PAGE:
[ecoop-info] 2nd CFP: LaME'12 Languages for the Multi-core Era (ECOOP workshop)

Jonathan Aldrich jonathan.aldrich at cs.cmu.edu
Mon May 7 04:48:55 CEST 2012

[Updated with detailed calls for position papers and challenge problem 
solutions.  Note that as space may be limited, priority for attendance 
at the workshop will be given to authors/presenters of regular papers, 
position papers, and challenge problem solutions.]

                  LaME'12 Second Call for Contributions

    2012 International Workshop on Languages for the Multi-core Era
               June 13 2012, at ECOOP 2012, Beijing China
              (also colocated with PLDI, ISMM, and LCTES)

LaME is an interactive venue for exposing, evaluating, and developing
programming language support for concurrency. This workshop provides a
forum for the proposal and discussion of creative ideas that spur the
development of innovative or improved concurrency models, languages,
run-time systems, libraries and tools for multicore programming.

Space at the workshop is limited.  We can ensure admission only to
those submitting accepted position papers, programming challenge
solutions, or other presentations.

We still solicit contributions of the following two forms, by May 20,
2012, at https://www.easychair.org/conferences/?conf=lame12
(The full paper deadline is now past.)

1. Position papers (of up to 2 pages) describing ongoing work of
attendees.  Position papers will be reviewed for scope and relevance,
and distributed to all attendees before the workshop.  Attendees
submitting position papers relevant to the workshop sessions on open
issues in LaME may be invited to present brief (two-slide) synopses of
their ideas and work on the following. (Authors should indicate which
if any session their position papers address.)

  * Type Systems
    including those for isolation, state, and effects
  * Intermediate program representations
    including those supporting optimizations across tasks, memory locality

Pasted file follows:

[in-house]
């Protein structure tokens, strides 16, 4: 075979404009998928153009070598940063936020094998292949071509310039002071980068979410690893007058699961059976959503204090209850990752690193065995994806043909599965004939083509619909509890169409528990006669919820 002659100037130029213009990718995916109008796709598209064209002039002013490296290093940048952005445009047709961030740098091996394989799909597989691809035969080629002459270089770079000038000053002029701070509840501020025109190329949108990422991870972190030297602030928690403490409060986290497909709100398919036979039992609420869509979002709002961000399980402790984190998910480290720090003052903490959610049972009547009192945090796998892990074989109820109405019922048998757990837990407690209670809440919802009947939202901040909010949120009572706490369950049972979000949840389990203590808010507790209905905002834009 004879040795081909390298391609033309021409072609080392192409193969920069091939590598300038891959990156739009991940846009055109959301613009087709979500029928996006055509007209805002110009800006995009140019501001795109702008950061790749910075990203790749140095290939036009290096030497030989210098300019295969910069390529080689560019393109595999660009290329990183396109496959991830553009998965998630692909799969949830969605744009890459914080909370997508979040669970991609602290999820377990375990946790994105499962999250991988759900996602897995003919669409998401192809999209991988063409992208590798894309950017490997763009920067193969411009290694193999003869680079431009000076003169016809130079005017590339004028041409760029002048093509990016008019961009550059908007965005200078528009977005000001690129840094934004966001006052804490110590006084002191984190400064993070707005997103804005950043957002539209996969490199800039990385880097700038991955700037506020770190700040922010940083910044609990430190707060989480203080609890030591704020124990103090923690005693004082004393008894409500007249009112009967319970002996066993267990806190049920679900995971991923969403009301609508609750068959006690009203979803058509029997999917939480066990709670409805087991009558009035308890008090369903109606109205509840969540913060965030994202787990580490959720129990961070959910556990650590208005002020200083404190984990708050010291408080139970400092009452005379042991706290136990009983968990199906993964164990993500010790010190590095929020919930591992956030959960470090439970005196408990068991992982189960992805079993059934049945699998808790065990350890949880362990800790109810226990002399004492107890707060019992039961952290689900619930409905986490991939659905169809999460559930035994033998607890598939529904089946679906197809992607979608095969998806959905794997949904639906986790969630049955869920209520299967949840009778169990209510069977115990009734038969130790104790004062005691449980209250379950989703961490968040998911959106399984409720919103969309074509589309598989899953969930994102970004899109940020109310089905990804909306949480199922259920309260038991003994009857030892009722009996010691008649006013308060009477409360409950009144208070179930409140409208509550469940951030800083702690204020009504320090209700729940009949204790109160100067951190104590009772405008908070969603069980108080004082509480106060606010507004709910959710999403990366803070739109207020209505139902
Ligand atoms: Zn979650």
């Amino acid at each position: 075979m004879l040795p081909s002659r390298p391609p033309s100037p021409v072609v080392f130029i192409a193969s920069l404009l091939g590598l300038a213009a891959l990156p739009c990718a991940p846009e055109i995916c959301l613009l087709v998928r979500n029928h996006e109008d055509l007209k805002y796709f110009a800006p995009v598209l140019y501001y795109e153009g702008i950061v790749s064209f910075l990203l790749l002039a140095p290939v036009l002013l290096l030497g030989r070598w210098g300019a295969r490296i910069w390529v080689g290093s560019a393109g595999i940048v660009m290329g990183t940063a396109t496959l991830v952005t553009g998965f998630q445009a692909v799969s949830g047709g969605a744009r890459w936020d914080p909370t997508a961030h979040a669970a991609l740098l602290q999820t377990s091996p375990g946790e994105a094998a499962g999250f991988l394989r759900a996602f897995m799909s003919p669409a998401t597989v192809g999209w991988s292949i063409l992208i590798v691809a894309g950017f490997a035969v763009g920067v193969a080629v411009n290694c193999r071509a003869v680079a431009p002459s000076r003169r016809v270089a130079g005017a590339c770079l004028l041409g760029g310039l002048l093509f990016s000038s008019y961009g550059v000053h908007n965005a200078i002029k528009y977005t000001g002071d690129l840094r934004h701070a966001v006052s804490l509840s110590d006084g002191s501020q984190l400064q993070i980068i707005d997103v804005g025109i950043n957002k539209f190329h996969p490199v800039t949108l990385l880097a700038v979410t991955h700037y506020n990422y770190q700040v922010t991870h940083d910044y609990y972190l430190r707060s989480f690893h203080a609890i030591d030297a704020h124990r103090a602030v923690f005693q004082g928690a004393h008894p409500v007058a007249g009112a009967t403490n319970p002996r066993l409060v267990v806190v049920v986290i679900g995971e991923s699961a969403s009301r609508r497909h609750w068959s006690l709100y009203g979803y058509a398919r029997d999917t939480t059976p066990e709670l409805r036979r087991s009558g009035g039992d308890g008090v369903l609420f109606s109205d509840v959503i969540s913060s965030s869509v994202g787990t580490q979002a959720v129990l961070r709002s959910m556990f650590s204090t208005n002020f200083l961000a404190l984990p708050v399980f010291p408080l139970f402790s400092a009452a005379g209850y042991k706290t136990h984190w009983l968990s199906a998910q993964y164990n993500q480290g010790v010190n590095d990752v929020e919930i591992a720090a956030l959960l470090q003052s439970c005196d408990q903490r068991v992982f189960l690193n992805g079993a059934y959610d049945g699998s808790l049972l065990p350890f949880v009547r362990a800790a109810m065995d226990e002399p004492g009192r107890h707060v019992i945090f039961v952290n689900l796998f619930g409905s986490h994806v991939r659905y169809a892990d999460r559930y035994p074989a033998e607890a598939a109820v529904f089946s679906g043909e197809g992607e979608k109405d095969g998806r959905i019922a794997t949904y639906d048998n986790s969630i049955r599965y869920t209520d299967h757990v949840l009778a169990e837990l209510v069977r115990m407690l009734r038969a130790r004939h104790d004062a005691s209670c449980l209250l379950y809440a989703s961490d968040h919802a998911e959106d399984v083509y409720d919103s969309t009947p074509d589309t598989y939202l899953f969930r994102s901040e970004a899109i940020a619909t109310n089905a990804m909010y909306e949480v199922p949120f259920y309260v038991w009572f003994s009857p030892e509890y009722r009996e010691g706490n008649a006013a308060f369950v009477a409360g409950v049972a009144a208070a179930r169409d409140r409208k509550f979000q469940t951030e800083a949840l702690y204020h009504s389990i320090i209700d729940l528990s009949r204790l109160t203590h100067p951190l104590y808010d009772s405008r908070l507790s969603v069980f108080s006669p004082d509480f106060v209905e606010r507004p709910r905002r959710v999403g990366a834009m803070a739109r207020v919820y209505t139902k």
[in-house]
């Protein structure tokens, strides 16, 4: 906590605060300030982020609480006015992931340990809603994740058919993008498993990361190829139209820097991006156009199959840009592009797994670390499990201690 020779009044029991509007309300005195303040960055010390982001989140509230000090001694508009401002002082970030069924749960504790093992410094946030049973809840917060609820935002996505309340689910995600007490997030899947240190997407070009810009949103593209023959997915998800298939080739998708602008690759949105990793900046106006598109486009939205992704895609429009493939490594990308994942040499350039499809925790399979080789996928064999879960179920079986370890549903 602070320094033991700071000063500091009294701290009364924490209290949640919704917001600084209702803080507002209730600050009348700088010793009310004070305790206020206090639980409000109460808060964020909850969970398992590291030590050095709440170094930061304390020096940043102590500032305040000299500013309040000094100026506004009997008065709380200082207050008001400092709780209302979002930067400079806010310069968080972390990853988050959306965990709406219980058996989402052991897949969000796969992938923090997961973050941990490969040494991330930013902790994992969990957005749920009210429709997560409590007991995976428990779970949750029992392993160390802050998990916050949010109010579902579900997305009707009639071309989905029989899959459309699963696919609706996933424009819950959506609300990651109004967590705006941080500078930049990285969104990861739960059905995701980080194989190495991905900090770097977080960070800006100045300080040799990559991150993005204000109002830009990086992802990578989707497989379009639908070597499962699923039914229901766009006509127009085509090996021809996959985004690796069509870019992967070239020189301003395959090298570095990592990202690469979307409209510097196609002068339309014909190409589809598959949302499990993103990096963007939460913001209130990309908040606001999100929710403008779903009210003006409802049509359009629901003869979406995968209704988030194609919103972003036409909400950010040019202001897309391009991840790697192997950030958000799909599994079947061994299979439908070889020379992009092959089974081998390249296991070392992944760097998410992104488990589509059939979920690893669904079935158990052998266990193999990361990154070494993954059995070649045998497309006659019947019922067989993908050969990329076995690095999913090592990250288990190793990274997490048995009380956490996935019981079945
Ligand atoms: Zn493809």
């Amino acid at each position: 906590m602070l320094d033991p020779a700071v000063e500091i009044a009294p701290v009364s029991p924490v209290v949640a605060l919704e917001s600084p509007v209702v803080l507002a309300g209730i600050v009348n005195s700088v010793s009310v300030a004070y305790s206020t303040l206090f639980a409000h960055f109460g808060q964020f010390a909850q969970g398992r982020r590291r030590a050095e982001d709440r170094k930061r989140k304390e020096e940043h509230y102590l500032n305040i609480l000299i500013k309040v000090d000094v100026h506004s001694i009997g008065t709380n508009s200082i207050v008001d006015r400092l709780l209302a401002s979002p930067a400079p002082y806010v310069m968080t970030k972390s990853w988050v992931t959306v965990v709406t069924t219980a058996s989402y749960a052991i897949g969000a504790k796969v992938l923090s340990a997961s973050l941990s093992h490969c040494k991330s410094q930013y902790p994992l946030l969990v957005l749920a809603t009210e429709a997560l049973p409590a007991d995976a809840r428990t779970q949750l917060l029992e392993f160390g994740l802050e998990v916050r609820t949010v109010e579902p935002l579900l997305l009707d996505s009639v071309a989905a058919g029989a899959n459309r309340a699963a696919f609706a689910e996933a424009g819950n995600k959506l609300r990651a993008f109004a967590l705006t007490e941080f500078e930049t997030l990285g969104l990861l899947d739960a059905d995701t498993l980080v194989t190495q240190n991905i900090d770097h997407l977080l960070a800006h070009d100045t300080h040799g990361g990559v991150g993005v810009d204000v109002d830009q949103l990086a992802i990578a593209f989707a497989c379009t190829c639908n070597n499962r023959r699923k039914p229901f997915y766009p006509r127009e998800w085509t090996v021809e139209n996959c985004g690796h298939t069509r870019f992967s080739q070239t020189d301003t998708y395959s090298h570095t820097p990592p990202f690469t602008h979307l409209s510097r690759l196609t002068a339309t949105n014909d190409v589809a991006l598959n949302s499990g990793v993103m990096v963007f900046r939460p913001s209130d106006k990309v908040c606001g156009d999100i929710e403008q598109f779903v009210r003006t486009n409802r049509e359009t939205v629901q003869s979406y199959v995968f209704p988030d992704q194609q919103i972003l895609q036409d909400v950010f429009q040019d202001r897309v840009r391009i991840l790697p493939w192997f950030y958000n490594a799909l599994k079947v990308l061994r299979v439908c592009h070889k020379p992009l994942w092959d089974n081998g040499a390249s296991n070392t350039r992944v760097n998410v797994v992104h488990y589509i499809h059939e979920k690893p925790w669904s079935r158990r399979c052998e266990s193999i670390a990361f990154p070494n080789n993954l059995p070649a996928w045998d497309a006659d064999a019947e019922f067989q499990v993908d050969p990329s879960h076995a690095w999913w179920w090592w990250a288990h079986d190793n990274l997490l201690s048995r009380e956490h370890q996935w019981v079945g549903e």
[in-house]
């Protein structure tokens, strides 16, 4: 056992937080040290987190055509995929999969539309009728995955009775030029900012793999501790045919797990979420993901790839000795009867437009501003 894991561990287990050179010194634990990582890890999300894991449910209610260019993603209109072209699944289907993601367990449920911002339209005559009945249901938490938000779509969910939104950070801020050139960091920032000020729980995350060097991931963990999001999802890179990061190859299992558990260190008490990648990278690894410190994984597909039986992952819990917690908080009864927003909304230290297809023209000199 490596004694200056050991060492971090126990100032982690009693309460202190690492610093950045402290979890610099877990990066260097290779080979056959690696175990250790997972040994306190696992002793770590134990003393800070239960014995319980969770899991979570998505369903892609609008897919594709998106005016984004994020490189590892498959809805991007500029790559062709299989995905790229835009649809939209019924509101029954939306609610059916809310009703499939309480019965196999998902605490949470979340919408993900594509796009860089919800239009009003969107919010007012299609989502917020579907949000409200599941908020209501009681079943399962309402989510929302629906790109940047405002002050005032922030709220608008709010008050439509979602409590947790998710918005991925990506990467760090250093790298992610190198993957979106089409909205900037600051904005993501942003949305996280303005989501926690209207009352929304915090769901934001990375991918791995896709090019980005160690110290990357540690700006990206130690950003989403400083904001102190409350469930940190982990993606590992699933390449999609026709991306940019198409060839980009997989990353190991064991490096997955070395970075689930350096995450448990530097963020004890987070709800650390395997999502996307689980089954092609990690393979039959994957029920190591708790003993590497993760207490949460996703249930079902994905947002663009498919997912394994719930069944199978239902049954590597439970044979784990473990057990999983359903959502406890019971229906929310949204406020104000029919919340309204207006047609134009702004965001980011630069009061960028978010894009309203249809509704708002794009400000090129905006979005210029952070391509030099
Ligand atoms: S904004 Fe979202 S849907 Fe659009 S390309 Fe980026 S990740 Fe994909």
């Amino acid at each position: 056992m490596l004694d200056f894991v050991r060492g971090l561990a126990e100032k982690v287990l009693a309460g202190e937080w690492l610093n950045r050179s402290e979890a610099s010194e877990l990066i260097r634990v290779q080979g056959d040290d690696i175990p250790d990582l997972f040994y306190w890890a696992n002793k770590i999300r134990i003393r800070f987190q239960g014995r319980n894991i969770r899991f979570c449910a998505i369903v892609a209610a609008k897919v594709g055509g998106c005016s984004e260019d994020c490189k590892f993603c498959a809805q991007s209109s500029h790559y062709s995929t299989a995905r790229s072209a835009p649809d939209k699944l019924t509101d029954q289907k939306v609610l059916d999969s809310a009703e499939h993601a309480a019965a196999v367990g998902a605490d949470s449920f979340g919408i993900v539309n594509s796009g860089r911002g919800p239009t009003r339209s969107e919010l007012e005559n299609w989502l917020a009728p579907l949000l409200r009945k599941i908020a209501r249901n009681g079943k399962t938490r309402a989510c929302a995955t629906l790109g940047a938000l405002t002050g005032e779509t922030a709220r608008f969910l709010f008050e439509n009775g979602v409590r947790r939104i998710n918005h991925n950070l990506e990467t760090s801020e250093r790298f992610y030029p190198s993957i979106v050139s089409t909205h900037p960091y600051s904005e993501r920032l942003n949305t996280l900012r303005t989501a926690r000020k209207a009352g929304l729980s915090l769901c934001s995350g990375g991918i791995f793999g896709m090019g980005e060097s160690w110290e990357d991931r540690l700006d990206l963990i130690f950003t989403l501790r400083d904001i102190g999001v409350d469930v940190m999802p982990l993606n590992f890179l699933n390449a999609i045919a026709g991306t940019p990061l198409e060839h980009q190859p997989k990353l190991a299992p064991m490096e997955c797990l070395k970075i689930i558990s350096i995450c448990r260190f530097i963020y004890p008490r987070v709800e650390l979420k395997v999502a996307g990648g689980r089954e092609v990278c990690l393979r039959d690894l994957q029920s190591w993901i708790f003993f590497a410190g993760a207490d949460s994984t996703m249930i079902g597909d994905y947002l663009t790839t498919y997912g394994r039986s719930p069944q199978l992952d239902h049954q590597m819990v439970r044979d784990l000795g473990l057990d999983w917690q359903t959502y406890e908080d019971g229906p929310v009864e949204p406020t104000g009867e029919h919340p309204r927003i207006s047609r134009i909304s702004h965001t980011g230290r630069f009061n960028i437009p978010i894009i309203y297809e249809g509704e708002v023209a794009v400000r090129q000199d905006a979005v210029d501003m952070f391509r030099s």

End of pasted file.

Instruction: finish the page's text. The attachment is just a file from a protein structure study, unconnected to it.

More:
* Extensible Libraries
    including DSL support, coordination frameworks
  * Asynchronous programming
    including IO, events, reactive programing
  * Heterogeneous systems
    including integrated GPU and FPGA support, NUMA-awareness

2. Solutions to the LaME'12 programming challenge. A session at the
workshop will be devoted to brief presentations of solutions and their
implications for the design and implementation of programming
languages and parallel program development.

We solicit solutions to all or part of the following challenge,
designed to showcase the expressiveness of different parallel language
abstractions.  The challenge is in two parts, one algorithmic and one
engineering parallelism into a real-world context.  Solutions may
target either or both parts.

Solutions should include source code (ideally complete, but this is
not required) as well as a short paper discussing the benefits and
drawbacks of the approach.  Comparisons to alternative approaches are

While the primary focus of this challenge is on expressiveness of the
language, library or other abstractions used in the solution,
evaluations showing the scalability and performance of the proposed
approach are encouraged to show the performance that can be achieved
with the approach.

The paper should be at most 4 pages.  Code and papers will not be
formally published, but will be archived on the LaME website.
Solutions to the challenge problem will be presented and discussed at
a workshop session.


The first challenge involves expressing algorithms cleanly.
Prospective solutions will implement one or more of the benchmarks
from the Problem Based Benchmark Suite.  This open source suite
describes a number of common real-world problems in terms of the
function they implement and not the particular algorithm or code they
use, and are thus a useful way to compare different programming
languages, methodologies, and algorithm designs.

A description of the problems in the benchmark suite, together with
sample implementations and sample inputs, is available at:



The second challenge involves putting parallelism into a real-world
context.  While expressing the core of an algorithm is important,
equally important is getting the data from the world, into an
algorithm, and back out into the world.  Desirable characteristics
include code that is short, clear, and efficient.

Prospective solutions will show how to get parallel data from some
public source, process it in parallel, and display the output in some
meaningful way.  The processing itself may be a solution to Part A or
it may be any other parallel algorithm.  Data sources to consider
include Tim Bray's Wide Finder and Wide Finder 2 benchmarks:


or one of the research-quality data sets described here:


However, any public data source may be used.


* Jonathan Aldrich (Carnegie Mellon University) 
* Paulo Marques (University of Coimbra) http://pmarques.dei.uc.pt/
* Bruno Cabral (University of Coimbra) http://eden.dei.uc.pt/~bcabral/
* Néstor Catañho (University of Madeira) 
* Doug Lea (State University of New York at Oswego) 

Program Chair
* Doug Lea (State University of New York at Oswego) 

Program Committee
* Robert Bocchino (Carnegie Mellon University) 
* Brian Goetz (Oracle) http://www.briangoetz.com/
* Philipp Haller (TypeSafe and EPFL) http://lampwww.epfl.ch/~phaller/
* Mark Miller (Google) http://research.google.com/pubs/author35958.html
* Simon Peyton-Jones (Microsoft) 
* Vivek Sarkar (Rice University) 
* Steve Vinoski (Basho) http://steve.vinoski.net/blog/

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